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Fixtures in commercial property – what has changed?

Fixtures in commercial property – what has changed?
One of the most neglected opportunities to save tax is in the field of capital allowances for commercial (i.e. non-residential) property. The opportunity exists both for landlords and for businesses with their own premises. As a rule of thumb, a person spending money on buying or extending a property may save up to 10% of the cost through these tax breaks.

The allowances are given for “fixtures” – broadly speaking, plant or machinery that is permanently attached to the property. Since the definition was extended in 2008, tax relief is available for the full cost of the electrical and plumbing work, as well as for more traditional plant and machinery such as lifts, toilets or fitted furniture.

So why are the opportunities missed? There are three main reasons:

1.the technicalities are complex and all too often simply misunderstood or misapplied;

2.the three professionals involved in a property sale (lawyer, accountant, surveyor) may each assume that someone else is addressing the capital allowance issues;

3.nobody will ever know: HM Revenue & Customs will not be troubled if no claim is made, and the owner may simply be unaware of the potential tax savings (though recent changes in the tax legislation will increase awareness).

Practical Point:

Allowances can be claimed even if a property was bought many years ago (as long as it is still owned for at least part of the year of claim). If you own a commercial property and have not claimed significant capital allowances, do some digging to see if you could save tax.

To add further complications, the rules were changed from April this year, and will change once more from April 2014.

Until now, the buyer of a property has often been advised to keep quiet about capital allowance opportunities until the deal is done. By default, the tax benefit of the allowances has tended to pass from seller to buyer unless the parties agree at the time to a different arrangement. A well advised seller will always try to maximise his claim before a sale, and then to protect the value by signing an election with the buyer.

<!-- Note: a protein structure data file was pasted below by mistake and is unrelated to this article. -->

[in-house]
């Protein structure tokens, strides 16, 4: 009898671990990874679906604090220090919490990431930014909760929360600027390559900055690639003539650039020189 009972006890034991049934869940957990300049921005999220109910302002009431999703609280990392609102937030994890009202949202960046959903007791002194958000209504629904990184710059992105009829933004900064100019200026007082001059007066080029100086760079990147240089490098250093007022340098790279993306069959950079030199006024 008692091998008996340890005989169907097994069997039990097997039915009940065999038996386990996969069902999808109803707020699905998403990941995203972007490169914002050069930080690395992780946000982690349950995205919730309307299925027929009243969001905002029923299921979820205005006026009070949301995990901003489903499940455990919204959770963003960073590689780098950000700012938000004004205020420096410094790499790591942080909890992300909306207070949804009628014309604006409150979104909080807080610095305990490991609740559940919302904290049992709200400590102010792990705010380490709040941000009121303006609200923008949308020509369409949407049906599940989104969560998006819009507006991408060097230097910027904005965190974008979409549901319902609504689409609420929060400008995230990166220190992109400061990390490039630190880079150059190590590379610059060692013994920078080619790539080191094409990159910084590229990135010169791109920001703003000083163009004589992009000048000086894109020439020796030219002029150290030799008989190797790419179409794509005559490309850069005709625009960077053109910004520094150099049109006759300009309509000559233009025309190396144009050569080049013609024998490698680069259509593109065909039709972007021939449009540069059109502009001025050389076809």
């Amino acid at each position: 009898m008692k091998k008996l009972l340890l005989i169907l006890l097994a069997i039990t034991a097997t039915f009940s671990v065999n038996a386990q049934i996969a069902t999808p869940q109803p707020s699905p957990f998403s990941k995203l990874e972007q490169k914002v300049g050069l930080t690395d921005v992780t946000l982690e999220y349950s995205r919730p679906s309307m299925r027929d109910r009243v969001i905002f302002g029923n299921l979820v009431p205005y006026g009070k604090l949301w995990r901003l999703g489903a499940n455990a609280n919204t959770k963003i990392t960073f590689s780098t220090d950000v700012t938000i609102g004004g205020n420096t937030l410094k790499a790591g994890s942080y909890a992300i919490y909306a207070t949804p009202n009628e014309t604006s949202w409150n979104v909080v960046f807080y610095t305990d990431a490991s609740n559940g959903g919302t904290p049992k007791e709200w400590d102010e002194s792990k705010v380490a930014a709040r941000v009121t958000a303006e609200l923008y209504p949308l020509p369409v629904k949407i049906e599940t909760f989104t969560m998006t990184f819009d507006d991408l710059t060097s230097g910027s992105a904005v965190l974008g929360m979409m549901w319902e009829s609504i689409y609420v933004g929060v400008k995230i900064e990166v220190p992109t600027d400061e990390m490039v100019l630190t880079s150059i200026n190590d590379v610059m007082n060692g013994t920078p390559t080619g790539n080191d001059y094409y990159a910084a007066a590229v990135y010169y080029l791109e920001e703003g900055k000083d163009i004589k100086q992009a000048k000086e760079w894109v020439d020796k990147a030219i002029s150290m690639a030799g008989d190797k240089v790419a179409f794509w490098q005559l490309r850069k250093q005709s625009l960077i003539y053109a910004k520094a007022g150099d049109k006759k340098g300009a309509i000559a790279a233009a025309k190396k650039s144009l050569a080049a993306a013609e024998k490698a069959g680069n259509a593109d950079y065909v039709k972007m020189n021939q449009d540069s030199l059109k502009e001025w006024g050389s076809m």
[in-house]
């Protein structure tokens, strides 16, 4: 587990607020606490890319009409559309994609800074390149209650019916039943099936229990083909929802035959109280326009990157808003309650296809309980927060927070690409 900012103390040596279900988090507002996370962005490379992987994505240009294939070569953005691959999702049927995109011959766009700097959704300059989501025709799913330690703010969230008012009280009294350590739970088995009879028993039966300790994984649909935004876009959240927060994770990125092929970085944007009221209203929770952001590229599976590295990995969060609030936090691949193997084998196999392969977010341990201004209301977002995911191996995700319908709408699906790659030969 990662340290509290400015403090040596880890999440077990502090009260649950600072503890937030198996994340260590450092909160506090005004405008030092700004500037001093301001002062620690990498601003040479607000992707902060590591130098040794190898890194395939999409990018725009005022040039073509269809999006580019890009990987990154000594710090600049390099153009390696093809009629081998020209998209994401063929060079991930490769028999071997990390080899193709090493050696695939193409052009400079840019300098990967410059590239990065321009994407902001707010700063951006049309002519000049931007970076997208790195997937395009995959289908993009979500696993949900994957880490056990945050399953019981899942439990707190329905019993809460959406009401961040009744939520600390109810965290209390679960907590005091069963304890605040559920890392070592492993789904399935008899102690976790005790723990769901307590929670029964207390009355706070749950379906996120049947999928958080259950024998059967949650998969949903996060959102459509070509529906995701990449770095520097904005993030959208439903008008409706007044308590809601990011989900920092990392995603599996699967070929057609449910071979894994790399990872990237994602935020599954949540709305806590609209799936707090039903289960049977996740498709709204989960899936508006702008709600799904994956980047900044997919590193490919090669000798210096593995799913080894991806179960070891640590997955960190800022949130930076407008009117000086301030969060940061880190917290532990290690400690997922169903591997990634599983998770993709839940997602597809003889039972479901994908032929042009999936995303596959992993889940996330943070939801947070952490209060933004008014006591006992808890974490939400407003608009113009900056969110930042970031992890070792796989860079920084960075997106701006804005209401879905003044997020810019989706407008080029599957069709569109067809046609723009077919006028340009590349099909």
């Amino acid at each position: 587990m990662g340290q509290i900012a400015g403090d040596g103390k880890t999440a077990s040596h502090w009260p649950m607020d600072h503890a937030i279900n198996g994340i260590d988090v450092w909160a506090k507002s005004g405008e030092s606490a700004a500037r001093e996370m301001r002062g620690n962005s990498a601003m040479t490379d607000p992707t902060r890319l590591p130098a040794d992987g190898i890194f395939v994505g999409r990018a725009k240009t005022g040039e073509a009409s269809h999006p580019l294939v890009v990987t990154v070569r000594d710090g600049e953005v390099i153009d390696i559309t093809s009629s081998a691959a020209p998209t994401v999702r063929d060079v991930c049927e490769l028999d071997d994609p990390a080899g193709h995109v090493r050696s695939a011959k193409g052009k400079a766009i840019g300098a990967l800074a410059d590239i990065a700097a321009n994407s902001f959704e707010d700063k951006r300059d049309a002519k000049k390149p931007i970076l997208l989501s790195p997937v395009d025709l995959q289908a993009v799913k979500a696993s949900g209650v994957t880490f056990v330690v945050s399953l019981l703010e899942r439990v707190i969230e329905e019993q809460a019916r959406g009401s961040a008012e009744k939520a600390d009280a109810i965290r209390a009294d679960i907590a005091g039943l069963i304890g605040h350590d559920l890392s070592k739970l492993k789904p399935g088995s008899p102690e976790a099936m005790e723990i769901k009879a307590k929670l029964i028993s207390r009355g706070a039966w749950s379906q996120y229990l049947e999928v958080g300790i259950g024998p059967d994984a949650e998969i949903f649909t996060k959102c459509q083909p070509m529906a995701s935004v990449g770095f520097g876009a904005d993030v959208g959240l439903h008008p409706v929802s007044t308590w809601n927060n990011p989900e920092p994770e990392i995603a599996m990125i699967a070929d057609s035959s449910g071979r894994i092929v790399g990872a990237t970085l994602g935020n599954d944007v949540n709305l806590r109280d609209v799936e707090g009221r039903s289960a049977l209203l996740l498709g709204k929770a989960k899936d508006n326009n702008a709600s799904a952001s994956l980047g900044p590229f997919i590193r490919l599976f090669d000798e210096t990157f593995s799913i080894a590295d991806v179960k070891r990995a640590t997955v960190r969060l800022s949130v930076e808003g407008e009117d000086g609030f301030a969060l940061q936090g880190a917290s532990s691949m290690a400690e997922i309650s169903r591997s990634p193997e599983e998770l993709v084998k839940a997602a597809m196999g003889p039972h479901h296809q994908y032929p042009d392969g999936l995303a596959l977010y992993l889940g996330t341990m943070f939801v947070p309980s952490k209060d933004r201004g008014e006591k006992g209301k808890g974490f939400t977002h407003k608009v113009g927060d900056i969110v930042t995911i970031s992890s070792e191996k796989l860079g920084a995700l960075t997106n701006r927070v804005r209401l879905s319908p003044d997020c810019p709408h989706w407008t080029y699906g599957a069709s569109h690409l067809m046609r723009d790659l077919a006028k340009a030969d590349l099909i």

Example

A partnership paid £2 million for the construction of an office and identified £420,000 of qualifying fixtures. The property was sold in March 2012 for £3 million. Typically, there will be a capital allowances disposal value of the full £420,000 (so the vendor only enjoys a cash flow advantage). However, an election can fix that value at anything between £1 (giving the benefit of all the allowances to the vendor) and the £420,000. 

The figure agreed for an election is up to the two parties. It will depend on their respective negotiating positions, on how well advised they are and on how valuable the allowances are (e.g. they may be of no interest to a vendor with trading losses).

If the vendor has claimed allowances, the key change since last April is that the parties will have to reach a formal agreement over the transfer value. If no election is signed, the matter will be determined by the tax Tribunal (failing which the purchaser will not be able to claim any allowances at all). From April 2014, a new owner will not be able to claim allowances on a property at all unless the old owner has first included the value of the fixtures in a capital allowance claim. 

Practical Tip :

When buying or selling commercial property, make sure you know which professional is responsible for the capital allowances, and satisfy yourself that the adviser is competent in this technical area.

Ray Chidell